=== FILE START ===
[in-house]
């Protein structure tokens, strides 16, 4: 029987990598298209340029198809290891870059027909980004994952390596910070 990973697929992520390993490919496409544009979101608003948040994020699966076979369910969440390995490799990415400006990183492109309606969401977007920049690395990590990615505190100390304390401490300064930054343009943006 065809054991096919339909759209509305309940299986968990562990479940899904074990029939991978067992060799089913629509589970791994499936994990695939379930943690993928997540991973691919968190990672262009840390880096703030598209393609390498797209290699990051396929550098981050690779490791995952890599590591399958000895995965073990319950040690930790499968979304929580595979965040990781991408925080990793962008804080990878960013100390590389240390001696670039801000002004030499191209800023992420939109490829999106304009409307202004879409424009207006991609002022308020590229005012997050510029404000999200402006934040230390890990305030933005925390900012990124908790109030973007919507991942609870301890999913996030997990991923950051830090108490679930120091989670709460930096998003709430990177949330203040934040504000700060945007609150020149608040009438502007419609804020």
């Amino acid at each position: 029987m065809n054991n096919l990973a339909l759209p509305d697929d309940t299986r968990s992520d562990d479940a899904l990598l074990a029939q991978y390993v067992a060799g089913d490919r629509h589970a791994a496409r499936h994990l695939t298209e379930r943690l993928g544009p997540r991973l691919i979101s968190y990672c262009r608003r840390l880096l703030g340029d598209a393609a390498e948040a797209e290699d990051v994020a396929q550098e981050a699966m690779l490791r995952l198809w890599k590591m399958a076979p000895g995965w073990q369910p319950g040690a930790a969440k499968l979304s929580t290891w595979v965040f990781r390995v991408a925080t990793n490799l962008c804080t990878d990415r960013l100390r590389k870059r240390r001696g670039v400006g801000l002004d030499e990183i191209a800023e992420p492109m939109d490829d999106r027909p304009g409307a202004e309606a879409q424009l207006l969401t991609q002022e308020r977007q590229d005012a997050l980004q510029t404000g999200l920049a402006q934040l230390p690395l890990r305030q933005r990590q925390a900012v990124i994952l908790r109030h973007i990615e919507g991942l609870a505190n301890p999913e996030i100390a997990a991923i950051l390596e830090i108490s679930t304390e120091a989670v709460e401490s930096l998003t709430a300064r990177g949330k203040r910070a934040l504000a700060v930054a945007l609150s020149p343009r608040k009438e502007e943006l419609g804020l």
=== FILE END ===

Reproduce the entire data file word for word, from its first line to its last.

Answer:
[in-house]
């Protein structure tokens, strides 16, 4: 029987990598298209340029198809290891870059027909980004994952390596910070 990973697929992520390993490919496409544009979101608003948040994020699966076979369910969440390995490799990415400006990183492109309606969401977007920049690395990590990615505190100390304390401490300064930054343009943006 065809054991096919339909759209509305309940299986968990562990479940899904074990029939991978067992060799089913629509589970791994499936994990695939379930943690993928997540991973691919968190990672262009840390880096703030598209393609390498797209290699990051396929550098981050690779490791995952890599590591399958000895995965073990319950040690930790499968979304929580595979965040990781991408925080990793962008804080990878960013100390590389240390001696670039801000002004030499191209800023992420939109490829999106304009409307202004879409424009207006991609002022308020590229005012997050510029404000999200402006934040230390890990305030933005925390900012990124908790109030973007919507991942609870301890999913996030997990991923950051830090108490679930120091989670709460930096998003709430990177949330203040934040504000700060945007609150020149608040009438502007419609804020």
């Amino acid at each position: 029987m065809n054991n096919l990973a339909l759209p509305d697929d309940t299986r968990s992520d562990d479940a899904l990598l074990a029939q991978y390993v067992a060799g089913d490919r629509h589970a791994a496409r499936h994990l695939t298209e379930r943690l993928g544009p997540r991973l691919i979101s968190y990672c262009r608003r840390l880096l703030g340029d598209a393609a390498e948040a797209e290699d990051v994020a396929q550098e981050a699966m690779l490791r995952l198809w890599k590591m399958a076979p000895g995965w073990q369910p319950g040690a930790a969440k499968l979304s929580t290891w595979v965040f990781r390995v991408a925080t990793n490799l962008c804080t990878d990415r960013l100390r590389k870059r240390r001696g670039v400006g801000l002004d030499e990183i191209a800023e992420p492109m939109d490829d999106r027909p304009g409307a202004e309606a879409q424009l207006l969401t991609q002022e308020r977007q590229d005012a997050l980004q510029t404000g999200l920049a402006q934040l230390p690395l890990r305030q933005r990590q925390a900012v990124i994952l908790r109030h973007i990615e919507g991942l609870a505190n301890p999913e996030i100390a997990a991923i950051l390596e830090i108490s679930t304390e120091a989670v709460e401490s930096l998003t709430a300064r990177g949330k203040r910070a934040l504000a700060v930054a945007l609150s020149p343009r608040k009438e502007e943006l419609g804020l």